John Skipper is on the Board of Directors with the DAZN Group and co-founder of Meadowlark Media, along with former ESPN personality Dan Le Batard. However, Skipper is also known for his time with ESPN; he joined the company in 1997 and served as its president for several years (2012-17). Skipper is also an alum of UNC.
(Audio via The Dan Le Batard Show and Meadowlark Media)
The conversation touched on a variety of subject matter, including the issues currently facing the ACC and the importance of Notre Dame.
The Luck of the Irish
As one of the most popular brands and teams in college athletics, Notre Dame football holds a lot of the cards. With the exception of the 2020 COVID season, Notre Dame has remained fiercely independent in football.
That independence has created ungodly amounts of cash for Notre Dame. It also places Notre Dame at an obvious hinge point for the future of college athletics: shape, size, scope, everything.
Right now, Notre Dame is the wildcard in this whole thing. They are the single most valuable entity that is not attached to one of these conferences. So they are doing what they should naturally do, which is they’re trying to figure out what they want to do, which is stay Independent.
The program’s current TV deal with NBC will pay out $22 million for the 2022 season. That contract will expire in 2025.
However, as the Big Ten gets set to announce a new media rights deal — in the neighborhood of $1 billion — Notre Dame wants more money. As Skipper notes, NBC may have to break its Peacock-themed bank to afford those broadcast rights.
Notre Dame is in a great position of leverage — because every conference would like to have them. So they’re gonna say to NBC: “You want us to not join a conference? Pay us a bunch of money.”
According to a report from Dennis Dodd at CBS Sports, Notre Dame would remain independent in football if it can find a TV deal that nets $75 million annually. That may seem like a ludicrous amount of money, but for now it’s in the realm of possibilities. At the least, it’s a strong position to start from in negotiations.
Of course, this is the type of figure that must make the ACC’s head spin — as it works to land Notre Dame, while lapped financially by the Big Ten and SEC. Skipper suggests that for a league to land Notre Dame: it should offer to pay it $80 million to not remain independent. Whatever the cost: get it done.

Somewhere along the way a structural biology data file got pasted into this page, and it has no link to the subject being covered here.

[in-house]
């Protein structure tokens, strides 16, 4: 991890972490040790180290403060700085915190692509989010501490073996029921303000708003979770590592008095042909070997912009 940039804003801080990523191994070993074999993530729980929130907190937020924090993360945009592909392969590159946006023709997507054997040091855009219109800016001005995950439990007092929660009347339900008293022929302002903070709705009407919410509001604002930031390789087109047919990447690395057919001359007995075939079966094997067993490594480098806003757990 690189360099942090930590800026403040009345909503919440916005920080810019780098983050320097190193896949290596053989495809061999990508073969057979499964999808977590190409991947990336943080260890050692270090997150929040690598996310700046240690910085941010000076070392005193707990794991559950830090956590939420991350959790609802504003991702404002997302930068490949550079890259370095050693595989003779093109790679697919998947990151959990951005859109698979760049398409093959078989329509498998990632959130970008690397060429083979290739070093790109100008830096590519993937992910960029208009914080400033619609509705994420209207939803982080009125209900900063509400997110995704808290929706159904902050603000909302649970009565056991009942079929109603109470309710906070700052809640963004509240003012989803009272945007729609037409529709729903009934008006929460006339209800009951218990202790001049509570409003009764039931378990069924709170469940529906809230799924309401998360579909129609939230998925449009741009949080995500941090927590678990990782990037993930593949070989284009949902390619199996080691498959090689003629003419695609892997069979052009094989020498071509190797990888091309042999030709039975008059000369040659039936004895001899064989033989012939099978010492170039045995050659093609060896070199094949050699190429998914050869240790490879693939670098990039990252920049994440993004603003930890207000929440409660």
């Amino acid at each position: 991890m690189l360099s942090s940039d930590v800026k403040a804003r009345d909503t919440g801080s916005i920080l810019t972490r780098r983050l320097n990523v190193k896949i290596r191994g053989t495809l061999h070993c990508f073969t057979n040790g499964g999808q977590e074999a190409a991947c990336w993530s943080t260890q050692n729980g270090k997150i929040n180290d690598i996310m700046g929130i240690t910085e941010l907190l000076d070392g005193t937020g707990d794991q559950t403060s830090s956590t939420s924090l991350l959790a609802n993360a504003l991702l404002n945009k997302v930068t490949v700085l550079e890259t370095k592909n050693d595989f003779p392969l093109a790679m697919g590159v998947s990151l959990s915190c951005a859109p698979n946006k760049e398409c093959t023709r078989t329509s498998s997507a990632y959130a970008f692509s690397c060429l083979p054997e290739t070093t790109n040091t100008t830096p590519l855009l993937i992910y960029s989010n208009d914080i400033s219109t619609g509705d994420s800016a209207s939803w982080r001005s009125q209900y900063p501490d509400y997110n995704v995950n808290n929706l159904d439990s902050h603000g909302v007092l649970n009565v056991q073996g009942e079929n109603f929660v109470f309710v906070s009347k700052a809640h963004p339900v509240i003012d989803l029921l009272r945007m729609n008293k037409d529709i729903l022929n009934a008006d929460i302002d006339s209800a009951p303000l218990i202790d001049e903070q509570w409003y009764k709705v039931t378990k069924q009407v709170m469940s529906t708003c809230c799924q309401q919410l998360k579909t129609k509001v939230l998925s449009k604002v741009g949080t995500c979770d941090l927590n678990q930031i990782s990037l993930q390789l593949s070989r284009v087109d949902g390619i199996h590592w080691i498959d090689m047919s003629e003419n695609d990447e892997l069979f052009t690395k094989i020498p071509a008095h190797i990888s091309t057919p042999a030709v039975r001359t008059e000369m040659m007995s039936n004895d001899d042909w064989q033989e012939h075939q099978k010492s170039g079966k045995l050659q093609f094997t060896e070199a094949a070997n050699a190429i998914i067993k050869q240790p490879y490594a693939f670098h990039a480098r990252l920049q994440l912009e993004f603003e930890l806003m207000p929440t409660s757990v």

Skipper’s vision for realignment involves four mega-conference, each with 16 teams — for a total of 64. When Texas and Oklahoma transition to the SEC, that league will have 16 teams. The same can be said regarding the Big Ten and the additions of USC and UCLA.
At the moment, there are plenty of road blocks for this vision; things are trending in a different direction, away from this hypothetical four-league, 64-team model.
Currently, the ACC sits at 14 full-time members. If the league could somehow afford Notre Dame, and add another team, then it’s viable in the long-term. Here’s more from Skipper:
If you get rid of a lot of the egos, the traditions, fans, this is easy. You have an SEC with 16 teams in it. 16-team conference is a great size for a conference. You can play everybody within two years. You can have some sense of camaraderie, collegiality, commonality. It’s no longer geographic, though the SEC has a geographic unity. So, they’re OK. 16 teams in the SEC — great. Now, you have 16 teams in the Big Ten — great. Now, you’re halfway home.
The ACC has 14 teams. They kinda have 14.5 because they have half of Notre Dame. The ACC needs to figure out a way to get to 16 teams.
In this structure, as Skipper proposes, there would also be a new College Football Playoff format. Each of the four leagues would send one representative to compete in the new CFP. Under this structure, it would be more palatable for the ACC to pitch Notre Dame on full-time membership, including football: if you want in on the CFP, you must be in a conference.